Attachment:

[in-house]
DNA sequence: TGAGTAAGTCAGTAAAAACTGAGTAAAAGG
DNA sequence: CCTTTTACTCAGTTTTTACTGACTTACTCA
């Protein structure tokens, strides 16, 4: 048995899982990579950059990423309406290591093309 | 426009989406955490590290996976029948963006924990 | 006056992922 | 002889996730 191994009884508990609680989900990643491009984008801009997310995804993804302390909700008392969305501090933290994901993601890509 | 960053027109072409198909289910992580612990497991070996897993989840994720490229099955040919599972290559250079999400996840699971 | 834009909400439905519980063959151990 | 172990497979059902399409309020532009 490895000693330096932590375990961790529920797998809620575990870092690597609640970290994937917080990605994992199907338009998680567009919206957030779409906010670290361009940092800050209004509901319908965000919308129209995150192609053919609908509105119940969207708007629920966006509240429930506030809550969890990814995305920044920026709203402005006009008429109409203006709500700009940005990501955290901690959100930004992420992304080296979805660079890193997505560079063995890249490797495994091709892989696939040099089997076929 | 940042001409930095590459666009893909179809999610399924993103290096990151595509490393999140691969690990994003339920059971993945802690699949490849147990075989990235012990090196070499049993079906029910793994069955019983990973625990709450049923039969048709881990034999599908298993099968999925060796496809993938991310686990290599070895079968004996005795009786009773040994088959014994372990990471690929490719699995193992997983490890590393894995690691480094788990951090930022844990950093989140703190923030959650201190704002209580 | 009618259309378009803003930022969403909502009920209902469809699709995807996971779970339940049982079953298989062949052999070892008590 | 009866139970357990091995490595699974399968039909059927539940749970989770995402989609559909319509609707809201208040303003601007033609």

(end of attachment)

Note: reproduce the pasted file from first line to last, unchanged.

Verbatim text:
[in-house]
DNA sequence: TGAGTAAGTCAGTAAAAACTGAGTAAAAGG
DNA sequence: CCTTTTACTCAGTTTTTACTGACTTACTCA
């Protein structure tokens, strides 16, 4: 048995899982990579950059990423309406290591093309 | 426009989406955490590290996976029948963006924990 | 006056992922 | 002889996730 191994009884508990609680989900990643491009984008801009997310995804993804302390909700008392969305501090933290994901993601890509 | 960053027109072409198909289910992580612990497991070996897993989840994720490229099955040919599972290559250079999400996840699971 | 834009909400439905519980063959151990 | 172990497979059902399409309020532009 490895000693330096932590375990961790529920797998809620575990870092690597609640970290994937917080990605994992199907338009998680567009919206957030779409906010670290361009940092800050209004509901319908965000919308129209995150192609053919609908509105119940969207708007629920966006509240429930506030809550969890990814995305920044920026709203402005006009008429109409203006709500700009940005990501955290901690959100930004992420992304080296979805660079890193997505560079063995890249490797495994091709892989696939040099089997076929 | 940042001409930095590459666009893909179809999610399924993103290096990151595509490393999140691969690990994003339920059971993945802690699949490849147990075989990235012990090196070499049993079906029910793994069955019983990973625990709450049923039969048709881990034999599908298993099968999925060796496809993938991310686990290599070895079968004996005795009786009773040994088959014994372990990471690929490719699995193992997983490890590393894995690691480094788990951090930022844990950093989140703190923030959650201190704002209580 | 009618259309378009803003930022969403909502009920209902469809699709995807996971779970339940049982079953298989062949052999070892008590 | 009866139970357990091995490595699974399968039909059927539940749970989770995402989609559909319509609707809201208040303003601007033609």